Wherein the court is satisfied that the defendant is going to do any such act which includes absconding, delaying the suit, avoiding any process of suit, etc, or likely to make any attempt to defeat the execution of decree, then the plaintiff may make an application for the arrest of defendant. The court may pass an interim order for his arrest at any time even before the service of summons or after the institution of suit, or before the pronouncement of judgement and passing of decree.[2] While the court may order attachment before judgement to check any attempt of the defendant to defeat the realization of decree likely to be passed against him so that his property may be attached before the service of summons, institution of suit or before judgement and decree.[3]

A court may also pass an interlocutory order of injunction which means a prohibition or restriction which is temporary, resisting a party to suit from doing certain acts or is directed to do certain acts. It is done so, because the subject matter of suit must be protected until the judgement is passed. Therefore, an order of temporary injunction[4] maintains a status quo at the time of institution of suit in respect of disputed property s as to avoid any change in its position till the final adjudication.

An order to sale of movable property may also be made by court, though being called interim but having permanent effects. Such property must be subject matter of the suit or must have been attached before judgement in such suit. Any party to the suit may apply for this order by presentation of an application against another.[5]In fact, any party to suit may make apply to the court for detention, preservation or inspection of any property, whereby the court may make such orders relating to property which is the subject matter of the suit.[6]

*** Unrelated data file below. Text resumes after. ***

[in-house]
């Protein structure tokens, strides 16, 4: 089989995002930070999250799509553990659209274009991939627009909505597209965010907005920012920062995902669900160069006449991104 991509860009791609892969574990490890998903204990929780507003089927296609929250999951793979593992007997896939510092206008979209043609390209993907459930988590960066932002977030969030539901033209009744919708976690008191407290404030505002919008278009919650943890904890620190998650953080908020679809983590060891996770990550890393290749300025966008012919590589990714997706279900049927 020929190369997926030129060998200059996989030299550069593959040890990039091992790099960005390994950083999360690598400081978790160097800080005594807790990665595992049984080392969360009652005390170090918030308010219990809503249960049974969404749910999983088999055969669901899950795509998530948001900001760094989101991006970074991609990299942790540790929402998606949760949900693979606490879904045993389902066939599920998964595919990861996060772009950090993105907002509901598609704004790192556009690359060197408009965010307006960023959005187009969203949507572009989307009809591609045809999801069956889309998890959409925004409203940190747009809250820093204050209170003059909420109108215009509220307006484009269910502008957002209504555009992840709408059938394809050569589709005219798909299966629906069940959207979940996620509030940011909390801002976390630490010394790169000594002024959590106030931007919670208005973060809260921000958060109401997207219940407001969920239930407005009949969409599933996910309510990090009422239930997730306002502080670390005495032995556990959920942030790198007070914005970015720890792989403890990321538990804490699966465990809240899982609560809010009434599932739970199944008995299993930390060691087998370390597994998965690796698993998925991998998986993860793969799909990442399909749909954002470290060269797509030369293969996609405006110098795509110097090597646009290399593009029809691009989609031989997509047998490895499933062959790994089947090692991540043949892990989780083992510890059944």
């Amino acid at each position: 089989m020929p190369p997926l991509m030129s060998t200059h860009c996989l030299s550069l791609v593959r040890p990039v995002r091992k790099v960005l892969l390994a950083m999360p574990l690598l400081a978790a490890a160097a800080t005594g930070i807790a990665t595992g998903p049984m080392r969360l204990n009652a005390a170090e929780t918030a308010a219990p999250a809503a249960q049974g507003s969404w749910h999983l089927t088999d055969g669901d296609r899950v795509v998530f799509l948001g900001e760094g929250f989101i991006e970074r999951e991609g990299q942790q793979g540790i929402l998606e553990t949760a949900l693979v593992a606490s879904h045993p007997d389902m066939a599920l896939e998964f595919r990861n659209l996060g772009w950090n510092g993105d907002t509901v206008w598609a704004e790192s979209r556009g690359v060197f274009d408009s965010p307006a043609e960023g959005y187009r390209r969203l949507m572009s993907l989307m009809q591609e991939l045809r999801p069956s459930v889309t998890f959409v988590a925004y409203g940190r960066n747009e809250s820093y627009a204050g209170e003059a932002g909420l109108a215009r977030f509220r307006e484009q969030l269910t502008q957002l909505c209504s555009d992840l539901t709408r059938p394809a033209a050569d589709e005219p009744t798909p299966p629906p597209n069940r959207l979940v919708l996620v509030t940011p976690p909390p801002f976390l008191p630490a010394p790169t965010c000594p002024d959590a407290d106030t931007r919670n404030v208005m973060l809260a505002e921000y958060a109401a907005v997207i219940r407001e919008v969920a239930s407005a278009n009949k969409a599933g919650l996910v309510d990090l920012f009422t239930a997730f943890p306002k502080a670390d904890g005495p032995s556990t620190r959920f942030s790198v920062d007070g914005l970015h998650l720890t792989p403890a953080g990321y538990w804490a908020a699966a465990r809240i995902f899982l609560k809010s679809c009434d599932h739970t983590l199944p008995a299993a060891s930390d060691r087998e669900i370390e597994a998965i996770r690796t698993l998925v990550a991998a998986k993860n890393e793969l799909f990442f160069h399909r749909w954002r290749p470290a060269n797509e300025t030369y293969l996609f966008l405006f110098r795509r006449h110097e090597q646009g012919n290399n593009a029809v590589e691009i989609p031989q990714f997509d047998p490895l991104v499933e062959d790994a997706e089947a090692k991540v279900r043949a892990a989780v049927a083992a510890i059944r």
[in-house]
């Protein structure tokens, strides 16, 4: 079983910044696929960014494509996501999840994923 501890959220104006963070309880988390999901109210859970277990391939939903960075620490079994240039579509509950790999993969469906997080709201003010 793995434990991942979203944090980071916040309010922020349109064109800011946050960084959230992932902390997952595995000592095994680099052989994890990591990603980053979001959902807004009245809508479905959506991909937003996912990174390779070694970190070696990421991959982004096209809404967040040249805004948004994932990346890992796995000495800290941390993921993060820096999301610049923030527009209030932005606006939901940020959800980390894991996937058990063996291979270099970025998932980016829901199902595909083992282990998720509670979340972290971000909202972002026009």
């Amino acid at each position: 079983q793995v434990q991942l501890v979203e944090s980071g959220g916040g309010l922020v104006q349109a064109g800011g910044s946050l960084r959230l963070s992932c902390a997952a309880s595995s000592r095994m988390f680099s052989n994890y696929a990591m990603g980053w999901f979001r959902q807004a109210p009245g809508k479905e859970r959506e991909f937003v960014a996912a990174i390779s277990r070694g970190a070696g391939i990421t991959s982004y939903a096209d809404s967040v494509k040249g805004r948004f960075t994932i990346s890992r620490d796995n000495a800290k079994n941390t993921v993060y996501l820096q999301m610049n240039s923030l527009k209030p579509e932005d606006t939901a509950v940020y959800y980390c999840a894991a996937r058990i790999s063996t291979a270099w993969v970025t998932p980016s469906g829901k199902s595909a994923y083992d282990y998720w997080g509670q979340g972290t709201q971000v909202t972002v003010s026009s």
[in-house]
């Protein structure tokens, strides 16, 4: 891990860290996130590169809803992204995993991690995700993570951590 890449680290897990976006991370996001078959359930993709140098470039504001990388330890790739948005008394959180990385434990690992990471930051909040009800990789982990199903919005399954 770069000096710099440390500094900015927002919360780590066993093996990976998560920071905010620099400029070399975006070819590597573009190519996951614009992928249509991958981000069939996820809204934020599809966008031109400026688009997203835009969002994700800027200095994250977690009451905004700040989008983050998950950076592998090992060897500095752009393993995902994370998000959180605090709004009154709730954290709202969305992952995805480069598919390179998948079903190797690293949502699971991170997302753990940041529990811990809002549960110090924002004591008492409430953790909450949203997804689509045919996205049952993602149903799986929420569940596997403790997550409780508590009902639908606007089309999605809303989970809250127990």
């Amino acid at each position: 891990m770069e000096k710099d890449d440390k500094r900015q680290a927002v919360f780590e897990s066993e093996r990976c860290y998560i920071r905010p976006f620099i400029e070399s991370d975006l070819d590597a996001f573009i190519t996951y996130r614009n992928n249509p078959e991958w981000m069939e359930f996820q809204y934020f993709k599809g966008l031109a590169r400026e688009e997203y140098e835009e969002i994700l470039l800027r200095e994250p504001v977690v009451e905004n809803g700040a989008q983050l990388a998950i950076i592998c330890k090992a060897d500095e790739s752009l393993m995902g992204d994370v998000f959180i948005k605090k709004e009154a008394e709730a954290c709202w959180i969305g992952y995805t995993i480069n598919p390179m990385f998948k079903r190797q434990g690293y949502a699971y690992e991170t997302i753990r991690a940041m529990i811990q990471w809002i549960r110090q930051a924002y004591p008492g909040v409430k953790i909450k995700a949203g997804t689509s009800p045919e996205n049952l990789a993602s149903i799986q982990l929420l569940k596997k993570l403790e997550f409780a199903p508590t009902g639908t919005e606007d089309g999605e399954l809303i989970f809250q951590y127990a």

A court may also make an interim decree in case where a party owes something to adverse such as land revenue to government or rent due to the proprietor, etc, and hence can put the party who has an immediate interest in such land or tenure, etc by passing an order of putting the party in immediate possession of that land or tenure.[7] If any party to the suit admits that he holds such money or other thing as a trustee for another party, the court may make an interim order of depositing such money in the court.[8]